Friday, January 13, 2012

Chester Upland/PSSA Cheating/Archbishop on Vouchers/Parental Education and Poverty/Finland

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Pennsylvania Education Secretary Ronald Tomalis asks for relief from No Child Left Behind requirements

By JAN MURPHY, The Patriot-News  Published: Thursday, January 12, 2012, 3:32
In what may be viewed as welcome news to public school officials struggling to meet No Child Left Behind Act's requirements, Pennsylvania Education Secretary Ronald Tomalis met this week with U.S. Secretary Arne Duncan to begin a conversation about freezing the state's adequate yearly progress targets at this year's levels.

Corbett suggests possible takeover of Chester Upland School District
By Dan Hardy, Inquirer Staff Writer Posted: Fri, Jan. 13, 2012, 3:01 AM
Gov. Corbett blamed local officials Thursday for the Chester Upland School District's financial woes and suggested the state was considering a takeover of the district.
He made his remarks on a Philadelphia talk-radio show on the same day the Chester Upland school board and some parents in the 3,700-student Delaware County district filed a federal lawsuit, demanding that the state finance the district through the end of the school year, at a cost of about $20.7 million.

Chester Upland files suit against Pa., Corbett for state funding

Delco Times By JOHN KOPP,
CHESTER — The Chester Upland School Board and parents filed a lawsuit in federal court Thursday against the state, the Pennsylvania Department of Education and various state officials. The suit called on the state to provide the funding necessary to keep the district running through the fiscal year.

Spencer: Chester Upland’s failures continue
Published: Friday, January 13, 2012
Delco Times Opinion by By GIL SPENCER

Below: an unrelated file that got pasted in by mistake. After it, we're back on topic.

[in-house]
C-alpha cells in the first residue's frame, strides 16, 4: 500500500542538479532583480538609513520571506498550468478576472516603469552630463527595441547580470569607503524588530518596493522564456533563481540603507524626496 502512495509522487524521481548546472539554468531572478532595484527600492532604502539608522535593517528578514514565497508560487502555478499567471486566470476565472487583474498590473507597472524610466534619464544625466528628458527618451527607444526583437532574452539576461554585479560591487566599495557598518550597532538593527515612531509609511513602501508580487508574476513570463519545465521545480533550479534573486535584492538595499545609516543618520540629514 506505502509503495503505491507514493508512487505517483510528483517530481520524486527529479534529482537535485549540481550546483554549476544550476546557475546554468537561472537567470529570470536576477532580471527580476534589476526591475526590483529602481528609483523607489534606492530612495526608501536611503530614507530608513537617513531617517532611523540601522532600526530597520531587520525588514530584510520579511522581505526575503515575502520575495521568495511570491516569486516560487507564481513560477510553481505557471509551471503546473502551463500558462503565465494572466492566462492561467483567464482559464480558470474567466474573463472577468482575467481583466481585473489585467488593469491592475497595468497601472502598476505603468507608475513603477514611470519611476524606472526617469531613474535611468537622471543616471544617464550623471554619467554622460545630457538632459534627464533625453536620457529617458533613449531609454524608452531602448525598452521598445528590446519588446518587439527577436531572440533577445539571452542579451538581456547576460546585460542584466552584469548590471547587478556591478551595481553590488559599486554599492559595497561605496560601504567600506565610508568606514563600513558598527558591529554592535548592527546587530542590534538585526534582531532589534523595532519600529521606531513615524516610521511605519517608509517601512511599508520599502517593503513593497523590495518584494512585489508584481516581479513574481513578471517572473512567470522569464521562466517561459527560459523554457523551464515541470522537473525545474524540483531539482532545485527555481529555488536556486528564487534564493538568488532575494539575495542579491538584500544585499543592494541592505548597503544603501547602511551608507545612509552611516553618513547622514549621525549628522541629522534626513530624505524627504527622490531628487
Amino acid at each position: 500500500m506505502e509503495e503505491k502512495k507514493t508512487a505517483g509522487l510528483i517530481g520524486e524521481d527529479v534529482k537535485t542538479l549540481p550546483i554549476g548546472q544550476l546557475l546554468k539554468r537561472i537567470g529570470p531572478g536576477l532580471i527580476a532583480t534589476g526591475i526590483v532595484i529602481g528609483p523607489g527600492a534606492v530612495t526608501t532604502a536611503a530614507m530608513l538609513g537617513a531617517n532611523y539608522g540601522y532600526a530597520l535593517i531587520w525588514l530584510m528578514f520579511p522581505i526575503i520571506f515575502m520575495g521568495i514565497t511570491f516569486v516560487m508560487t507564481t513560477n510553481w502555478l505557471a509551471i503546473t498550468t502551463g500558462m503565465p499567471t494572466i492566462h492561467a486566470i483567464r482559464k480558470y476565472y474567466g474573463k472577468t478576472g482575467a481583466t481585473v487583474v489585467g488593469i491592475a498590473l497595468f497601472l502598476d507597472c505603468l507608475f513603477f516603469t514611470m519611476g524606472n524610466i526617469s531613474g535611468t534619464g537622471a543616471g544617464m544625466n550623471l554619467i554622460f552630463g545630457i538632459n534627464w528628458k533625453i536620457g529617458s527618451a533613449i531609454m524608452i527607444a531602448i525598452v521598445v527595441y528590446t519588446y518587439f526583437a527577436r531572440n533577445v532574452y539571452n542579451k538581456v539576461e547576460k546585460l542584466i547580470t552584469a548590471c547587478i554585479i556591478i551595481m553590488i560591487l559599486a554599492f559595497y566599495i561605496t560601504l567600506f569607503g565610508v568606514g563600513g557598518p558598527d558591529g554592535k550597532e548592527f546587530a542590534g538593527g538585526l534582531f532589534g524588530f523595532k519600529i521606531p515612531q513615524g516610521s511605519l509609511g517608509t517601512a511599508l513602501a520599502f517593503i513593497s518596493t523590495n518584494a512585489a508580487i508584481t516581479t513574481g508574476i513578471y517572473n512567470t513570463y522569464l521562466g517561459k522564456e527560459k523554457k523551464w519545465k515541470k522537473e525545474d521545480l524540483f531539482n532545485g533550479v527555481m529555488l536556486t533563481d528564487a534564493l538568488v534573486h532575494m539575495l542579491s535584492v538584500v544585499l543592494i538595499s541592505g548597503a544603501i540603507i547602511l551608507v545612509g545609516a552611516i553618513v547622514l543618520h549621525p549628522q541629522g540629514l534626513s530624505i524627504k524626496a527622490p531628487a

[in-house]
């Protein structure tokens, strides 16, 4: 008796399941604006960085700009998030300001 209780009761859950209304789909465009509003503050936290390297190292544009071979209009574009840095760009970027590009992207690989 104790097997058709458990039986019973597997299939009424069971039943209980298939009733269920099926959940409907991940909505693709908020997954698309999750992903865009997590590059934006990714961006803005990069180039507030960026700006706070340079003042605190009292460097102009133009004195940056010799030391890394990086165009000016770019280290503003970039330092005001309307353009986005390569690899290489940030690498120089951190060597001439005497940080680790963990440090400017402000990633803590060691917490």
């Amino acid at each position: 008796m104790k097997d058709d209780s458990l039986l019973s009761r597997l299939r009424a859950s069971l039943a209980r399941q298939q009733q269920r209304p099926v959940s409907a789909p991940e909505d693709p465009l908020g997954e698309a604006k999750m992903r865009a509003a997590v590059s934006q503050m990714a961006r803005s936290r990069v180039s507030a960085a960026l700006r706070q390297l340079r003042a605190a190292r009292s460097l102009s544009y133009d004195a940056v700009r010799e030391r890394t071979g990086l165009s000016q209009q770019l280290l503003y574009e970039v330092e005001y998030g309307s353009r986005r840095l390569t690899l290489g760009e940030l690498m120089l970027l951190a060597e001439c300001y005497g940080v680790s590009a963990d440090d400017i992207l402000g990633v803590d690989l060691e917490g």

There is a time for all good things to come to an end. Bad things, too. And that sums up the Chester Upland School District.  The district is broke. It can’t even pay its teachers. It owes more than $80 million.
District officials have gone begging to Harrisburg. They have asked for a lousy $18 million just so they can pay their teachers until the end of the year and our heartless Republican governor tells them to drop dead.  Good. He should.

28 districts and charters cleared in probe of 2009 PSSAs
by Benjamin Herold on Jan 12 2012 for the Notebook and WHYY/NewsWorks
A handful of school districts and charter schools across Pennsylvania have confirmed that they have been exonerated in a statewide probe into suspicious test score results on 2009 Pennsylvania System of School Assessment (PSSA) exams

Here's the full list of schools that have been cleared by the Department of Education:

Abington Heights
Alliance for Progress CS
Ambridge Area SD
Belle Vernon Area SD
Charter HS for Architecture
Chambersburg Area SD
Cheltenham Township SD
Connellsville Area SD
Dallastown Area SD
Easton Area SD
Ephrata Area SD
Gateway SD
Governor Mifflin SD
Lebanon SD
Lincoln IU 12
Maritime Academy CS
Minersville Area SD
North Schuylkill SD
Northwood Academy CS
Pennsbury SD
Pennsylvania Cyber CS
Pleasant Valley SD
South Western SD
Spring-Ford Area SD
Wallingford-Swarthmore SD
Wellsboro Area SD
William Penn SD
Wissahickon CS

Archbishop: “To put it simply: Vouchers are a matter of parental rights and basic justice.”
Pennsylvania Constitution, Article III, Section 15 Public school money not available to sectarian schools:No money raised for the support of the public schools of the Commonwealth shall be appropriated to or used for the support of any sectarian school.”

Archbishop Chaput's Weekly Column: 1/12 Published : Thursday, 12 Jan 2012, 8:39 AM EST